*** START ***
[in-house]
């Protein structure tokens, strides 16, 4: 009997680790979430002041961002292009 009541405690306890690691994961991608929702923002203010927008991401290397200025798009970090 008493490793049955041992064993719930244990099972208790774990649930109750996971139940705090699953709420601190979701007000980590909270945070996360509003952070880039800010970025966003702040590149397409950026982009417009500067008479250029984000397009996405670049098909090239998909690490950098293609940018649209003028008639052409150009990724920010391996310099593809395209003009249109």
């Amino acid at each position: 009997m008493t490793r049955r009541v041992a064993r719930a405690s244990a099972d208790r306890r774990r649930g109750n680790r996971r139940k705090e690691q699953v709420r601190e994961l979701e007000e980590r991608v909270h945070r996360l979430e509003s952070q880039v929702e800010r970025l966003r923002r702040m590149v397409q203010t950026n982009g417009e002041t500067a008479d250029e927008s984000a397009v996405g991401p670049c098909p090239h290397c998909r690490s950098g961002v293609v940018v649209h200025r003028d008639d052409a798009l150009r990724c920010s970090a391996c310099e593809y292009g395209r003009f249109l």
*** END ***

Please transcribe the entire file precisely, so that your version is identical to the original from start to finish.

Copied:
[in-house]
């Protein structure tokens, strides 16, 4: 009997680790979430002041961002292009 009541405690306890690691994961991608929702923002203010927008991401290397200025798009970090 008493490793049955041992064993719930244990099972208790774990649930109750996971139940705090699953709420601190979701007000980590909270945070996360509003952070880039800010970025966003702040590149397409950026982009417009500067008479250029984000397009996405670049098909090239998909690490950098293609940018649209003028008639052409150009990724920010391996310099593809395209003009249109």
């Amino acid at each position: 009997m008493t490793r049955r009541v041992a064993r719930a405690s244990a099972d208790r306890r774990r649930g109750n680790r996971r139940k705090e690691q699953v709420r601190e994961l979701e007000e980590r991608v909270h945070r996360l979430e509003s952070q880039v929702e800010r970025l966003r923002r702040m590149v397409q203010t950026n982009g417009e002041t500067a008479d250029e927008s984000a397009v996405g991401p670049c098909p090239h290397c998909r690490s950098g961002v293609v940018v649209h200025r003028d008639d052409a798009l150009r990724c920010s970090a391996c310099e593809y292009g395209r003009f249109l």